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3 March 2003 Infrared coronagraph for the Terrestrial Planet Finder Mission I: Overview and design concept
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NASA wants to launch a Terrestrial Planet Finder (TPF) mission in 2014 to detect and characterize Earth-like planets around nearby stars, perform comparative planetology studies, and obtain general astrophysics observations. The detection of a 30th magnitude planet located within 80 milli-arcseconds of a 5th (Visual) magnitude star is an exceptionally challenging objective. Observations in the thermal infrared (7-17 mm) are somewhat easier since the planet is 'only' 15m fainter than the star at these wavelengths, but many severe challenges must still be overcome, including: Designing a spacecraft, a telescope and an IR coronagraph for star-planet separations equal to λ/D;(i) Providing a stable (~30K) thermal environment for the optics and isolating them from vibration sources; (ii)Developing a deployment scheme for a 28-m space telescope that can fit in an existing launch vehicle; (iii) Minimizing telescope mass to enable launch to L2 or a driftway orbit with a single launch vehicle; (iv) Generating a manufacturing plan that will permit TPF to be developed at a reasonable cost and schedule; (v) Identifying the key enabling technologies for TPF. This paper describes the IR Coronagraph we designed during our recent TPF Mission Architecture study in an effort to meet these challenges.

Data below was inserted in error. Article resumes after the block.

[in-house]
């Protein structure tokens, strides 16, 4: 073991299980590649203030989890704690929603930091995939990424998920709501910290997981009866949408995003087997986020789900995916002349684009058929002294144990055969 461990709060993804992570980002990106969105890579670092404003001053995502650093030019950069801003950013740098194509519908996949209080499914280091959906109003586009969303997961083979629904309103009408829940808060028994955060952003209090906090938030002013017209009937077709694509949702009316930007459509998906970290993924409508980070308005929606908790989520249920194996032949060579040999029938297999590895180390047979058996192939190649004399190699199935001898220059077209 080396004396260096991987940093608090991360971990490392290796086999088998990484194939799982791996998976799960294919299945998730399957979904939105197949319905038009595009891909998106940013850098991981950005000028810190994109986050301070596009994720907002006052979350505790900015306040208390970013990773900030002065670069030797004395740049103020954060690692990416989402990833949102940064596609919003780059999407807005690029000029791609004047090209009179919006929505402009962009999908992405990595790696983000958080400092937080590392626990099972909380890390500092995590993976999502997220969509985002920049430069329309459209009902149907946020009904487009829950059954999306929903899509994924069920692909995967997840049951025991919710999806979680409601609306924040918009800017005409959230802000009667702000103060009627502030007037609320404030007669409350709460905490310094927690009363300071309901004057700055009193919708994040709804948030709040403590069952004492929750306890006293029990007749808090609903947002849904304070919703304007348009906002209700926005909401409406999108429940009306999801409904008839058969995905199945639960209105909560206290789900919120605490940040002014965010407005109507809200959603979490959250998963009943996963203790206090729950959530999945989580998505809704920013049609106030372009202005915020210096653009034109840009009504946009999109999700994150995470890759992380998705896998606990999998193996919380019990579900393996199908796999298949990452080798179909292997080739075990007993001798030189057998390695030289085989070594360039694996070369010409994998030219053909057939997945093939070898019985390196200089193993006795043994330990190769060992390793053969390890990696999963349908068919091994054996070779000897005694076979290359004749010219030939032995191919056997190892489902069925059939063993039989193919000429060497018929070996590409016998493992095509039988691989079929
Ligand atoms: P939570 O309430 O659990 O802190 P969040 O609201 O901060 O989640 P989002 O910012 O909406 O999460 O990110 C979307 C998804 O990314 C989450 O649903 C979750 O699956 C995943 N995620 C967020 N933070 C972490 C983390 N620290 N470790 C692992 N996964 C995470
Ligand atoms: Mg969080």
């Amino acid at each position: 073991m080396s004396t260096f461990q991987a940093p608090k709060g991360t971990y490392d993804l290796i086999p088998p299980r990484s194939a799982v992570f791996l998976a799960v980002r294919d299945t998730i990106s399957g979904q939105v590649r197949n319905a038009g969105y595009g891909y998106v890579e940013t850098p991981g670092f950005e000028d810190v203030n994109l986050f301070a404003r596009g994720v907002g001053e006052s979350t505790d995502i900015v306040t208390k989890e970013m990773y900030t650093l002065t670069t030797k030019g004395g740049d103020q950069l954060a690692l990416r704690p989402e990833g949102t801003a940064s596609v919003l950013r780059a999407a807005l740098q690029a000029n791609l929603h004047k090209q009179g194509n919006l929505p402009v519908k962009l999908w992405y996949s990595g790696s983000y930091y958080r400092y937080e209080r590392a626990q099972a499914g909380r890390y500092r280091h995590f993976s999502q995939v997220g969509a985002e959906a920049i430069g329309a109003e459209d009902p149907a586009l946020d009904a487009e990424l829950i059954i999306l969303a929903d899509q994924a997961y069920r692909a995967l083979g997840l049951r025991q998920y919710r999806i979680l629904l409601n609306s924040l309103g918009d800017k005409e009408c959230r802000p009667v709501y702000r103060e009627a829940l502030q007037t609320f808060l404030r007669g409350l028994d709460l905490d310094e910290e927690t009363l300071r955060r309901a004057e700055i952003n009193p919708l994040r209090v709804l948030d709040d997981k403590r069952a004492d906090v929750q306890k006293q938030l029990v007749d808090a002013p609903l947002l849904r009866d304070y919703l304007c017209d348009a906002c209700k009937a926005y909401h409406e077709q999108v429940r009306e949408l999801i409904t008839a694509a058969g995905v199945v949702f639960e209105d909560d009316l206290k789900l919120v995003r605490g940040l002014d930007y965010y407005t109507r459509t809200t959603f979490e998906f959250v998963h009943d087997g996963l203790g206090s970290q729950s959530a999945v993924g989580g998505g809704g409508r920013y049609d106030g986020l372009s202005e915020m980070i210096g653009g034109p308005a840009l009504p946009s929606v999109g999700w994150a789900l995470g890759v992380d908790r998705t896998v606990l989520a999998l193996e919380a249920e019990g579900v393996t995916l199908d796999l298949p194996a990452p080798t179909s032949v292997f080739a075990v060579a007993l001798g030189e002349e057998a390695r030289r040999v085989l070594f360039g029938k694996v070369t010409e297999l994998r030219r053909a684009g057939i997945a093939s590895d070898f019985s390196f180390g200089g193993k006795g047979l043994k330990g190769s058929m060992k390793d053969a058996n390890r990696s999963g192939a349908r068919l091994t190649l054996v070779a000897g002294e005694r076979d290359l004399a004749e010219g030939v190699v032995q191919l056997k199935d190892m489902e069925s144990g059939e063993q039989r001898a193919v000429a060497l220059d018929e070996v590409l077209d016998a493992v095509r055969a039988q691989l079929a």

© (2003) COPYRIGHT Society of Photo-Optical Instrumentation Engineers (SPIE). Downloading of the abstract is permitted for personal use only.
Charles F. Lillie, Charles B. Atkinson, L. Suzanne Casement, Martin R. Flannery, Keith V. Kroening, Stewart L. Moses, and Paul E. Glenn "Infrared coronagraph for the Terrestrial Planet Finder Mission I: Overview and design concept", Proc. SPIE 4860, High-Contrast Imaging for Exo-Planet Detection, (3 March 2003);

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